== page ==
The Who2 Blog

Barack Obama: “This Will Be My Final Campaign”

“This will be my final campaign, at least as a candidate.”

So said Barack Obama in an email to supporters this morning, announcing that he’s filing the paperwork to run for president in 2012.

I hope he’s only kidding about the final campaign. I’d like to see him run for the Senate or the House again. It would be healthy for the commonwealth if we could all think of the presidency as less like the Papacy, more like something you do for 4 or 8 years as part of a public service career. 

The presidency will always be Top Dog, of course, but it would be nice if past presidents could rejoin the pack. Since the Revolution, in fact, only three presidents have gone on to other national jobs:

  • John Quincy Adams returned to the House of Representatives in 1831 (two years after leaving the White House) and served until his death in 1846.
  • Andrew Johnson returned to the U.S. Senate in 1875, six years after leaving the presidency (and died just a few months later).
  • William Howard Taft failed to win reelection as president in 1912, but in 1921 was named Chief Justice for the Supreme Court.

All three were one-term presidents, for what that’s worth.

Barack Obama will be 55 at the end of his term in 2017 if he wins reelection. Malia (b. 1998) will be at Stanford by then, and Sasha (b. 2001) will be turning 17.  After the obligatory two years to write a biography and tweak the porticos on his presidential library, that will leave Obama with at least another 20 productive years.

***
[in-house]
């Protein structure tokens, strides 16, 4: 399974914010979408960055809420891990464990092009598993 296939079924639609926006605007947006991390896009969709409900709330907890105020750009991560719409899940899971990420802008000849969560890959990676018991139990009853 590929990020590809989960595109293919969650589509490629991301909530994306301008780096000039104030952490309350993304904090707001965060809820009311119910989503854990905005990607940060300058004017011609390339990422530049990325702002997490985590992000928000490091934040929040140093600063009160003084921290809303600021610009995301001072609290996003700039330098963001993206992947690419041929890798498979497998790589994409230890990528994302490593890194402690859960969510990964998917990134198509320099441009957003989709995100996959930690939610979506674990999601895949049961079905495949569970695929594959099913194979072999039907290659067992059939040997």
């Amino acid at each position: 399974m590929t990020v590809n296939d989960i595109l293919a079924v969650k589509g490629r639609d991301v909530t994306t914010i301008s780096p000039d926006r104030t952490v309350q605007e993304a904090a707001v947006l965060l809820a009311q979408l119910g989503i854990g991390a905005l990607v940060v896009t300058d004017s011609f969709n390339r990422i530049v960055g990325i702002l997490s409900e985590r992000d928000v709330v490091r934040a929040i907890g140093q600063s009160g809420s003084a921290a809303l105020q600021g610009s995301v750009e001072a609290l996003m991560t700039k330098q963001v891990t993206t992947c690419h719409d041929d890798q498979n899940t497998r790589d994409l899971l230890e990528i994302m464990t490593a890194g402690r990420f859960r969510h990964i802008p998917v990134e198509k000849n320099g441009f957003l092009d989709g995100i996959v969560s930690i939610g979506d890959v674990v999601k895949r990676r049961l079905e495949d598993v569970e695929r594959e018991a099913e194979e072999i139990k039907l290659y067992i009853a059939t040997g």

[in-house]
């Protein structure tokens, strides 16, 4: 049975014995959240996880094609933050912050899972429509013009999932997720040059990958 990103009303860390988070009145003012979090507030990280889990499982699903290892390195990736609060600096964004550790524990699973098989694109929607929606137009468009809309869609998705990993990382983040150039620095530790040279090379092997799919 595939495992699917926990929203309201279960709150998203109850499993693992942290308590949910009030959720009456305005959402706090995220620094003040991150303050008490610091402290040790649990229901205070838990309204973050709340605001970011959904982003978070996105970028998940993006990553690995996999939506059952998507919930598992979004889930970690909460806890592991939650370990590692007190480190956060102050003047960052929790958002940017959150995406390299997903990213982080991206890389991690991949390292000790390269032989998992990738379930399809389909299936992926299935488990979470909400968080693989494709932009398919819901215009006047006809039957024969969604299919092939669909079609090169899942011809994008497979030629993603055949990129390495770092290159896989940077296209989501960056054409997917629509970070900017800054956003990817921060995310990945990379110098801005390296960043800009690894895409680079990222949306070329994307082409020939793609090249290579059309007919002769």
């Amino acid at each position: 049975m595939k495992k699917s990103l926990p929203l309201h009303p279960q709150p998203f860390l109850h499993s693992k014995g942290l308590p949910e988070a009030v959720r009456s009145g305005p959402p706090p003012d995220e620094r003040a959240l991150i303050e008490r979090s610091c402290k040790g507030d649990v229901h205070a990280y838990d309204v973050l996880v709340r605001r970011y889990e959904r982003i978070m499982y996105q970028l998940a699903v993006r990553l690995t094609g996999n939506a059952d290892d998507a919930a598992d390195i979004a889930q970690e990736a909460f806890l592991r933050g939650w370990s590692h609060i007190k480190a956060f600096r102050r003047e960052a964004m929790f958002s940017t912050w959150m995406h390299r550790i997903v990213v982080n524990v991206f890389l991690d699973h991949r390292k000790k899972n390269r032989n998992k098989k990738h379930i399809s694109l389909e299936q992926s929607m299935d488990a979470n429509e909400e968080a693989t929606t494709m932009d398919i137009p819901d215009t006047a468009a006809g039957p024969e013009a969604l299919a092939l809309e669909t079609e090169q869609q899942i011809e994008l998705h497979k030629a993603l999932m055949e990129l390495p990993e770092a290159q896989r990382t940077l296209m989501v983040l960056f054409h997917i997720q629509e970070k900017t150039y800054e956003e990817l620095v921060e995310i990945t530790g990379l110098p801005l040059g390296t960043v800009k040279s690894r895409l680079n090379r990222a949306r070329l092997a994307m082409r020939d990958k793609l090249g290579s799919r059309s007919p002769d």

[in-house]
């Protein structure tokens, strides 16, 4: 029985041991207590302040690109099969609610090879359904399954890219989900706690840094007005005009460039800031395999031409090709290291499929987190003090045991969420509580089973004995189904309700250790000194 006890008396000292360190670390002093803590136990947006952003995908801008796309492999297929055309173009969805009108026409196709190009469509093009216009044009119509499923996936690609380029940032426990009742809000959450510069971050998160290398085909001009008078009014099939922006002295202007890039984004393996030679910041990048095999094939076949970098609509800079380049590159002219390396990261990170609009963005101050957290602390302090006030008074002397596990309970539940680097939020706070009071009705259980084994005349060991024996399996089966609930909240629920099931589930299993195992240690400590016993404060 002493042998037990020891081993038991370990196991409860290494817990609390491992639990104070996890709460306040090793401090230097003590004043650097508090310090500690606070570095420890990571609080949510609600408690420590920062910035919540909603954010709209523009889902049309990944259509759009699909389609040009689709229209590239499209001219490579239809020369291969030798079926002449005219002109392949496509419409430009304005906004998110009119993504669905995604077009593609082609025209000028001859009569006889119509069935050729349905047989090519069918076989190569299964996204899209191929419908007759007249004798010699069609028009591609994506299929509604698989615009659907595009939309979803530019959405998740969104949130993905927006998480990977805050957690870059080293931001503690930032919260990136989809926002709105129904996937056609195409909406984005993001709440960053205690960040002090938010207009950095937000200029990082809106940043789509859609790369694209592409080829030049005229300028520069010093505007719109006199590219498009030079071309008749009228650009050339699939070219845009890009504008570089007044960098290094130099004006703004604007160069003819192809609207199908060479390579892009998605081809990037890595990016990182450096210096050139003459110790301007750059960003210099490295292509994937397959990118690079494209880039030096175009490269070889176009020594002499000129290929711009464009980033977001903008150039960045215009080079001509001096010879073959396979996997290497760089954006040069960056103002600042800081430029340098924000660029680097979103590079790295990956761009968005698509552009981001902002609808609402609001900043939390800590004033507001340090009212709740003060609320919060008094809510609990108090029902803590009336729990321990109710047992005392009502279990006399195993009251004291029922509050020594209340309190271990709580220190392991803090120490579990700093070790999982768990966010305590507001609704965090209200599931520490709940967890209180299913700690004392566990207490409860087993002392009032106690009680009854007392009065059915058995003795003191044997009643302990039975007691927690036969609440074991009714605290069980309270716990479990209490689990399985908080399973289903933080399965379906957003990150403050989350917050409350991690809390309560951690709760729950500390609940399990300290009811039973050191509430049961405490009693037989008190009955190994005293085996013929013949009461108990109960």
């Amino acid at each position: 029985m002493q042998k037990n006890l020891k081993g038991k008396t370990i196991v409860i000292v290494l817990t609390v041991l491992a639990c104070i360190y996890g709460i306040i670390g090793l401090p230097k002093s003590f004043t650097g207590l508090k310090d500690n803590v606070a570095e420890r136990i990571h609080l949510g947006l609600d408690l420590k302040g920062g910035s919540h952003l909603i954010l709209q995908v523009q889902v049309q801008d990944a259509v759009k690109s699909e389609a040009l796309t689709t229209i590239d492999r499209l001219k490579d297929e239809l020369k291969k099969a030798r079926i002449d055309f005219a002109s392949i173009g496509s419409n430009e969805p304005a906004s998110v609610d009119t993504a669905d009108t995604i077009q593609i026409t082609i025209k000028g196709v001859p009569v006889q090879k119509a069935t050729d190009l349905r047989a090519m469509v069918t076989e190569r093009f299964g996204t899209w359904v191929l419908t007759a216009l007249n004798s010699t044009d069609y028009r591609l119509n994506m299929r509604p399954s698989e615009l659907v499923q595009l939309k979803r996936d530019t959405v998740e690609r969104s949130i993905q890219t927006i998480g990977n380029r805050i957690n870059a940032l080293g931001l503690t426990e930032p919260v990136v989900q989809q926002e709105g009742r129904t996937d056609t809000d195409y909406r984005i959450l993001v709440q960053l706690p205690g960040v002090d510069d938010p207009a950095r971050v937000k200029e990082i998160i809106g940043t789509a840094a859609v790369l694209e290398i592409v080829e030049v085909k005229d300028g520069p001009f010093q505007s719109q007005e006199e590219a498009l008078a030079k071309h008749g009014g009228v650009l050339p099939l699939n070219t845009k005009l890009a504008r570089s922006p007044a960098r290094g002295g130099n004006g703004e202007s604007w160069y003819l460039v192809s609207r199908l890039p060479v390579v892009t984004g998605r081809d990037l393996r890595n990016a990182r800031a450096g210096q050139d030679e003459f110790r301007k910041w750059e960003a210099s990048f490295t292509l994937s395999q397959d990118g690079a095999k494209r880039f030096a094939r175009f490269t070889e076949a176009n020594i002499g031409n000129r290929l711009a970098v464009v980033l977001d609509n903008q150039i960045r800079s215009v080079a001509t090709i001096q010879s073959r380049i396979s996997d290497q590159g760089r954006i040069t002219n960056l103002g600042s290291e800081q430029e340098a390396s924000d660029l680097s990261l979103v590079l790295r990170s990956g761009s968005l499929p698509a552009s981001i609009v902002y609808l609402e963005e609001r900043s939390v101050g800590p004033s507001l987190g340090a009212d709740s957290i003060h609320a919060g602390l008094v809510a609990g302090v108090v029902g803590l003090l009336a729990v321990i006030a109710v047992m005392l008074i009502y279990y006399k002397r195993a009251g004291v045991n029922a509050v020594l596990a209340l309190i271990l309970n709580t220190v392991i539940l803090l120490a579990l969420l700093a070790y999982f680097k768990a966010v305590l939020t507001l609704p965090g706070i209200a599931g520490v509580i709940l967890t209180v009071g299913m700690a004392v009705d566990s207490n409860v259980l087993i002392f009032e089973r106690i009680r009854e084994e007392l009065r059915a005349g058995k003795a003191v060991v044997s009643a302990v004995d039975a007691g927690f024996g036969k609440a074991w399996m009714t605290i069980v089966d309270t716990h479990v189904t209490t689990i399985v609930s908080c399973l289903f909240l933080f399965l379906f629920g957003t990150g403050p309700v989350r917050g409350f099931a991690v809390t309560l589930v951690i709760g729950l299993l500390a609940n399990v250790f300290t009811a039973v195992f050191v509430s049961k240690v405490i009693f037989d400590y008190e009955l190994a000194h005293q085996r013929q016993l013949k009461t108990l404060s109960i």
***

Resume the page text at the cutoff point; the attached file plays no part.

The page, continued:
The Supreme Court seems like the most likely option. Obama is a graduate of Harvard Law School (which is practically de rigeur these days: six of the current nine justices went to school there) and he taught Constitutional law at the University of Chicago. He’s a good fit.

If Barack Obama served two terms and then had a nine-year gap like Taft, he’d be installed as Chief Justice in 2025 at age 64. But John Roberts, the current chief, will only be 70 then. That’s a little early for him to be retiring.

If Roberts is out, who else might Obama replace?  Antonin Scalia and Anthony Kennedy were both born in 1936, so they’ll be 89 in 2025.  Not impossible they’ll still be on the Supreme Court, but unlikely: the oldest justices ever were Oliver Wendell Holmes Jr., who retired at 91, and John Paul Stevens, who just stepped down last summer at age 90.   

More likely to step down about then is Clarence Thomas (who’ll be 77) or Samuel Alito (who’ll be 75).  Though frankly, Alito would probably hold out for another decade just out of spite if he had any hint that Obama would take his place.

If a Democrat follows Barack Obama in the White House, Obama could be appointed to the court even younger than 64.  He could take the place of, say, Steven Breyer, born in 1938 and maybe stepping down around 2018 at age 80.

Barack Obama would be a great fit on the Supreme Court for another reason: we know he loves hoops, and the Supremes have the highest court in the land.

See our full biography of Barack Obama >>


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